Keeping Your Emotions in Check

There is strength in understanding your emotions.

I haven’t always been able to trust my own thoughts and feelings.

I’ve had staunch thoughts and feelings on a particular matter, and a week later they’d already be irrelevant because my thoughts and feelings have done a 180 flip (or flop). Confounding. How can my perception completely shift? Bipolar has this capability. Continue reading “Keeping Your Emotions in Check”

Mental Health Day = Medical Leave

When I Just Can’t Cope

I’m currently on a brief medical leave from my day job because I just can’t cope. I’m trying to avoid a complete breakdown. Having bipolar affects multiple aspects of life, and maintaining a job is one of them. I just can’t seem to complete all the necessary tasks…at work or at home. My energy and mental capacity dwindles throughout day. I’ve received emails at work telling me where I’m slipping; however, I’m slipping more than they realize. I awaken at 4:45am and leave by 6:10 to avoid monstrous traffic, and I’m home again before 5:00. Then, I have more work to do, of course, because a teacher’s job isn’t just during school hours. School hours are for teaching and meetings, yet by noon I begin to struggle. After typical work hours, it’s time for more parent contact, lesson plans, grading, and ancillary paperwork. And, lesson plans are not just a lesson plan a day… it’s four lesson plans per day due to the types of classes I teach; that’s twenty lesson plans per week. Continue reading “Mental Health Day = Medical Leave”

I Swear I’m Not Crazy

Stigma suggests otherwise.

Bit by bit, I’ve become more comfortable speaking up about my own mental illness. People hear that term, and they immediately think, “Oh no! What should I expect?” and they take a step back. Then they hear “bipolar 2” and they seem to turn and scurry away from the scary unknown.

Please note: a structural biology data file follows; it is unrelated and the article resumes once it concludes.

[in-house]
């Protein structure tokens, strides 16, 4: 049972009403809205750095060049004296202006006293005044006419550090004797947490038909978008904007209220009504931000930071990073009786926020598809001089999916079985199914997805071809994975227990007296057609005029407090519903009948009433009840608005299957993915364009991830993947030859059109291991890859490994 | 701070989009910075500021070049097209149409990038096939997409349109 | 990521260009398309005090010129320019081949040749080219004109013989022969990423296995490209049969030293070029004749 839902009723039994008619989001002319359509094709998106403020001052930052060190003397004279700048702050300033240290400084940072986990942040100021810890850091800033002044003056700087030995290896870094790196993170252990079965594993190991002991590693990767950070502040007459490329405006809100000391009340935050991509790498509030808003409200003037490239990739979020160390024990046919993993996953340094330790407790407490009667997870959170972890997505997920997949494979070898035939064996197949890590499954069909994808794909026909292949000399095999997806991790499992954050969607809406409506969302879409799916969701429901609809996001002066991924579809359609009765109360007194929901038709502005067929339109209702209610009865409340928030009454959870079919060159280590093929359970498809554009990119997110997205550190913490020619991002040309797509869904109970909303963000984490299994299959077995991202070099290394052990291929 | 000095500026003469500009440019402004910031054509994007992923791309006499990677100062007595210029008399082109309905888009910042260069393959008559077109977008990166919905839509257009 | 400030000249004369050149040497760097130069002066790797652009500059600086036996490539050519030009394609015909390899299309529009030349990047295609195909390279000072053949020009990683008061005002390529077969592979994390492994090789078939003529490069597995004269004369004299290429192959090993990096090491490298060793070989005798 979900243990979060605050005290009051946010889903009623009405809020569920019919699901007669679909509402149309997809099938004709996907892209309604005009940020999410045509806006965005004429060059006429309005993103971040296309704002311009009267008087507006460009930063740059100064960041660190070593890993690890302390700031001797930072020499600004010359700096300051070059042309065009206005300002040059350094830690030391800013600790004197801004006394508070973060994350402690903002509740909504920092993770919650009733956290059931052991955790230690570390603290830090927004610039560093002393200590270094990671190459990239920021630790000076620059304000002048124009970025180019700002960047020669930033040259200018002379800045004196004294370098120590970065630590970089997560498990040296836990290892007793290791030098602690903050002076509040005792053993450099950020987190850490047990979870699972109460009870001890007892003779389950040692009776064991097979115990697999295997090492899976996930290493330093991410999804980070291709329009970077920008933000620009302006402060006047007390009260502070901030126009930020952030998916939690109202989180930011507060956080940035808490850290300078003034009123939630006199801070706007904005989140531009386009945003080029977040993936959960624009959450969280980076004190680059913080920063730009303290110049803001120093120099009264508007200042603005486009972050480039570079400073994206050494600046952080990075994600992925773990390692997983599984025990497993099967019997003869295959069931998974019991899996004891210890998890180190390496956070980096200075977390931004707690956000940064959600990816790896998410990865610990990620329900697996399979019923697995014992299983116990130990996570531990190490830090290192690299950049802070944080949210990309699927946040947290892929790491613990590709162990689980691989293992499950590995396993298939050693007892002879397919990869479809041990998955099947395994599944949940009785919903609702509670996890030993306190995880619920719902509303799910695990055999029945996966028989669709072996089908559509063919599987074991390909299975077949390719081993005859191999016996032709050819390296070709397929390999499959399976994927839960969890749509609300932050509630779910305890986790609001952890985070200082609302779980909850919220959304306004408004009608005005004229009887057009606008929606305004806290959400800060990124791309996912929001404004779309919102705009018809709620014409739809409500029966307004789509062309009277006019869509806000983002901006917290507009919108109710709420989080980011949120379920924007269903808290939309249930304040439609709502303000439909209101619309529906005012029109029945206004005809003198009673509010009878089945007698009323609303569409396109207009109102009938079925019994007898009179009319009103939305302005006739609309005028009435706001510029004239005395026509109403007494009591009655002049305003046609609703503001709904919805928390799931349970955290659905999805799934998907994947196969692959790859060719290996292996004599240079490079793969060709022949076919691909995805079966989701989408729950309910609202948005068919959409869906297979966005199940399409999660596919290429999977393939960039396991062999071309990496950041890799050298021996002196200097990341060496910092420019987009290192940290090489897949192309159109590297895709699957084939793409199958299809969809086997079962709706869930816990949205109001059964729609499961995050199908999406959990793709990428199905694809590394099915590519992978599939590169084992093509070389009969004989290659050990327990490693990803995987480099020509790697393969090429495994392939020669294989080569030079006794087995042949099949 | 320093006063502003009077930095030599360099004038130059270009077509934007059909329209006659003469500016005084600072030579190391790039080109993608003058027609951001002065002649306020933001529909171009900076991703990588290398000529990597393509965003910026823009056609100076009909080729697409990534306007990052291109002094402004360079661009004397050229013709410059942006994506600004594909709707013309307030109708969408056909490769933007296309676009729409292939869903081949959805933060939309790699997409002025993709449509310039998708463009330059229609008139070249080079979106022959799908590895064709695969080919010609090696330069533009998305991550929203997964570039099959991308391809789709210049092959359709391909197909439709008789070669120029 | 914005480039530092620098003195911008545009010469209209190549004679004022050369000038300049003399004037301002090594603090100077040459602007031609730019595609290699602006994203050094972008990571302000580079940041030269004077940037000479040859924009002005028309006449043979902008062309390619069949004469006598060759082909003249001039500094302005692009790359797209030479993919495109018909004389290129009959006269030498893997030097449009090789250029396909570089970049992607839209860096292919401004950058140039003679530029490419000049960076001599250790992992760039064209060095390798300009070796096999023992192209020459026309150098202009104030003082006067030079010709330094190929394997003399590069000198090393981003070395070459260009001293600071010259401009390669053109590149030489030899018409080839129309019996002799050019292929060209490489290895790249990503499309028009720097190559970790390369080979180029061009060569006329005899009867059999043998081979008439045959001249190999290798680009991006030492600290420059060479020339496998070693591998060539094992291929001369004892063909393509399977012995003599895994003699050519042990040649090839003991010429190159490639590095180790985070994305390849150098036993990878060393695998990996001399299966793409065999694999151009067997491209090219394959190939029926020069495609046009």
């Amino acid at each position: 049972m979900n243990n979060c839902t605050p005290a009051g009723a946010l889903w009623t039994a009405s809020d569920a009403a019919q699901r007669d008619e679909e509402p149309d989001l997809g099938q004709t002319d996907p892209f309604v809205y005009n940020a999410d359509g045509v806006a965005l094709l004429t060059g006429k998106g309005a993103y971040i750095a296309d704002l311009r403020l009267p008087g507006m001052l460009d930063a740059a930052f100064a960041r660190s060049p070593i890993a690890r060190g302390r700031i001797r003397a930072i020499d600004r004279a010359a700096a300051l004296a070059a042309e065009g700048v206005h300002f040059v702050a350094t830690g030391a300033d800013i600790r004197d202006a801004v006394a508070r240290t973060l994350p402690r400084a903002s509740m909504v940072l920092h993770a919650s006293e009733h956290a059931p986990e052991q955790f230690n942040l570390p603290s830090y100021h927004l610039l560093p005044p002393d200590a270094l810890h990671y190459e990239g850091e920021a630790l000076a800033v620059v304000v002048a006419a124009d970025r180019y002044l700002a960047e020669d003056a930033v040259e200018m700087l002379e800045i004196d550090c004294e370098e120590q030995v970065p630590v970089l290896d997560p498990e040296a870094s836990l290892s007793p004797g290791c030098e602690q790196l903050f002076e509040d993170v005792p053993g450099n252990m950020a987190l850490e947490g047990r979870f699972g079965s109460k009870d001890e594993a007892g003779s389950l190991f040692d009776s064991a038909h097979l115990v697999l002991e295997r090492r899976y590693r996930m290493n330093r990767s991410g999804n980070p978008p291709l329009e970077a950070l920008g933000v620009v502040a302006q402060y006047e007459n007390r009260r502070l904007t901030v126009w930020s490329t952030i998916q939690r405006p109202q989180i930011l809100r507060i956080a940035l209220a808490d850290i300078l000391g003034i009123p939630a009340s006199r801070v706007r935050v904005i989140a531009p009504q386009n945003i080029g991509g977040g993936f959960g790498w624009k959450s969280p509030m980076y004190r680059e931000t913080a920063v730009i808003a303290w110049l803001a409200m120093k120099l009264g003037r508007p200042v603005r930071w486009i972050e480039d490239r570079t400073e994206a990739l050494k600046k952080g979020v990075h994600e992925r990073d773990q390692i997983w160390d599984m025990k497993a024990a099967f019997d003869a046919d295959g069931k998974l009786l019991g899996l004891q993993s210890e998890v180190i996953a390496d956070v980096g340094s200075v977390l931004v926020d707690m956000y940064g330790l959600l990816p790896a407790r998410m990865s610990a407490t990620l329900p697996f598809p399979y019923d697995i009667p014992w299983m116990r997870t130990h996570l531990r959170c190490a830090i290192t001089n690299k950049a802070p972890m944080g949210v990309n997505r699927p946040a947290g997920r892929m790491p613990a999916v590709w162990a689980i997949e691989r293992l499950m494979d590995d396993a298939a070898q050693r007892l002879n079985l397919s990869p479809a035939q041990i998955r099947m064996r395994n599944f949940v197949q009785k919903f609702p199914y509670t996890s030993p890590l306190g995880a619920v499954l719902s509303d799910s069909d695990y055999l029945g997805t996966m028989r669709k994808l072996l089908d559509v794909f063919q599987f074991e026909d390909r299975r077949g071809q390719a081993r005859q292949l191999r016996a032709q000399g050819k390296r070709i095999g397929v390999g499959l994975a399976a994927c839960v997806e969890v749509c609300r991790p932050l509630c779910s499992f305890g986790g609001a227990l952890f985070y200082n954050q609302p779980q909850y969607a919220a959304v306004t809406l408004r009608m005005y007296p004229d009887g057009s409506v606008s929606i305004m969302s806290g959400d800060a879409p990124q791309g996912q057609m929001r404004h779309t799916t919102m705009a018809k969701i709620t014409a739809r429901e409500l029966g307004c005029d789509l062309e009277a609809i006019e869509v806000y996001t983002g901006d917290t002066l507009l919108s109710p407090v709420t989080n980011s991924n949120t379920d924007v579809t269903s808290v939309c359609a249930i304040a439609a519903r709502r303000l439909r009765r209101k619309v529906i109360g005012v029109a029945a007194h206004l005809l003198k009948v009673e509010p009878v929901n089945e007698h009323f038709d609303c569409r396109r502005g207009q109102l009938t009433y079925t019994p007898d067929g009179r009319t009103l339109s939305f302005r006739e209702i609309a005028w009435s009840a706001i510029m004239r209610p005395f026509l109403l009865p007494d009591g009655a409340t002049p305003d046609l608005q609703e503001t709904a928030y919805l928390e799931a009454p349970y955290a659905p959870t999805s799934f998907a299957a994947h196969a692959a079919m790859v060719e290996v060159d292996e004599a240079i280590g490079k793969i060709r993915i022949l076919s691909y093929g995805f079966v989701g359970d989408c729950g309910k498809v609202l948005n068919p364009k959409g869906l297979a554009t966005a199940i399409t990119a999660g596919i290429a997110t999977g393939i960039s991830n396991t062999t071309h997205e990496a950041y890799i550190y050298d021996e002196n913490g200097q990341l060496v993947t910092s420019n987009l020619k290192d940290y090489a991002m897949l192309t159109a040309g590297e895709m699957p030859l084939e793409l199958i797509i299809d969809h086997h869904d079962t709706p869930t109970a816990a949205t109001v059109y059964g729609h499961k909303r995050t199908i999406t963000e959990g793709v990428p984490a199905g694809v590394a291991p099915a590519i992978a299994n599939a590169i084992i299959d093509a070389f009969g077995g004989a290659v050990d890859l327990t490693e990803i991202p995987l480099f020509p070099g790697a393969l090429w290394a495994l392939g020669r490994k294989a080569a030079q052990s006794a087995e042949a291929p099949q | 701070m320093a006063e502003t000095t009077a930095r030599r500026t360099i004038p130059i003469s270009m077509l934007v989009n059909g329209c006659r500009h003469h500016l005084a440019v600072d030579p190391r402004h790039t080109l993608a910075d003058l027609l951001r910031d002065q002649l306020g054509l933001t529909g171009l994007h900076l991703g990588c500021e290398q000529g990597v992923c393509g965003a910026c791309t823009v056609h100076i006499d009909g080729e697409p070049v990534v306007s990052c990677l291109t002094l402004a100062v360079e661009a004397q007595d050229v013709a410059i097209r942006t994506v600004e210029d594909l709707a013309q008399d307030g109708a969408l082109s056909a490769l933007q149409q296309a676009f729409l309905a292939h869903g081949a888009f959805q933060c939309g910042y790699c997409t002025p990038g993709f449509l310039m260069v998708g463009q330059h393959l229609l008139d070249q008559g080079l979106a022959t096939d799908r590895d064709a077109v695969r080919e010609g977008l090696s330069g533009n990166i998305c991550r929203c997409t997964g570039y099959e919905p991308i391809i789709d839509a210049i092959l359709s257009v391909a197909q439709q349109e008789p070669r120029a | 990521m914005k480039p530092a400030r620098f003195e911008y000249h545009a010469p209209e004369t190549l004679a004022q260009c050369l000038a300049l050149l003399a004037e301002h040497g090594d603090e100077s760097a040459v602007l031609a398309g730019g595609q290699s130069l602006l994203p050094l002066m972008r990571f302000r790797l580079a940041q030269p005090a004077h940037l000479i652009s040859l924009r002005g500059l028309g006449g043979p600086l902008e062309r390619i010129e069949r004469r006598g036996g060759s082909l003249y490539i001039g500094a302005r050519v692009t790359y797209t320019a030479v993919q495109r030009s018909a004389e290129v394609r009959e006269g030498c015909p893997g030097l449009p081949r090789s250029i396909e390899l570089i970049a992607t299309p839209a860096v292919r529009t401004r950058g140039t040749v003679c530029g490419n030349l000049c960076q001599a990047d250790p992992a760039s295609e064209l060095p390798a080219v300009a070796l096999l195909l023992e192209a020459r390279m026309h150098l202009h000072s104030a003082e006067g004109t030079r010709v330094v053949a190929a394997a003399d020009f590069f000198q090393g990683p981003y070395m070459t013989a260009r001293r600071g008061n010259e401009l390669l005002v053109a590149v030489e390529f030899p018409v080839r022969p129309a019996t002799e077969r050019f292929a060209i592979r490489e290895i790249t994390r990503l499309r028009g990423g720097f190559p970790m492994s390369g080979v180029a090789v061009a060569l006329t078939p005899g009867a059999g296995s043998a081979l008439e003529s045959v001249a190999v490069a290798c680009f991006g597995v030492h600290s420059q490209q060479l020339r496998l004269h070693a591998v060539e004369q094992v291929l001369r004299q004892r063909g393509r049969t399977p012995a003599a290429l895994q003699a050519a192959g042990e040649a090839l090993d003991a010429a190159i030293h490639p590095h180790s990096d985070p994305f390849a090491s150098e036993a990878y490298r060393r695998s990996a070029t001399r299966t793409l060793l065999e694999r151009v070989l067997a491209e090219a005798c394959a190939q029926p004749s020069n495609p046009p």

I swear I’m not crazy.  I’m educating. I’m advocating for others who struggle. I’m attempting to stamp out stigma. I aspire to prevent others from giving in to suicidal tendencies.

Recently, I’ve reconnected with old friends via social media.  They knew me once upon a time when I was just me…quiet, happy, had close friends, living life as a teenager in high school.  What will they think when they realize I have anxiety and bipolar 2? It scares me to my core that it’ll be another nice-knowing-you-but-see-ya moment. Continue reading “I Swear I’m Not Crazy”

4 Ways Bipolar Disorder Hinders Motherhood

Being a mom is what I always desired. To love and raise a child, mold him and impress upon him the love of life.  I was eager to provide basic needs to the more complex needs (such as discipline and instilling values).  Unfortunately, my son got the short end of the stick with me.

I suffer from bipolar 2.

Bipolar transformed motherhood into a monumental challenge.  Not only do I suffer, but my son has suffered as a result.  This causes me immense guilt.

As psychotherapist Diana Barnes says, “Depression is just wicked. It takes away the enthusiasm and energy you need to be a good parent. And on top of that, it distorts your thinking.”  Continue reading “4 Ways Bipolar Disorder Hinders Motherhood”

Stuck In the Sludge of Depression

Mental Mud

Over the past week or so, I’ve struggled with a prolonged depressive state.

Not the deep, suicidal depressive state, but one where I feel like I’m stuck in mud up to my waist and trying to move while I slowly sink. It’s cumbersome and frustrating and not pretty.

I don’t know when I’m going to “snap out of it,” and I become frustrated. I wish to force an upturn. The longer it takes, though, the more frustrated and anxious I become. Agitated, I wonder when I can feel better again. The numbness to what’s going on around me is fine for a while, but eventually it turns into “what’s the point?” I slide further down into my depression.

Difficult Tasks

Sooner or later when I actually do something around the house, I receive praise for having done it.  Don’t get me wrong; it feels good to be appreciated.  However, acquiring a gold star for something so menial seems silly.  Internally, though, I recognize the accomplishment for what it actually was for me. A triumph. Continue reading “Stuck In the Sludge of Depression”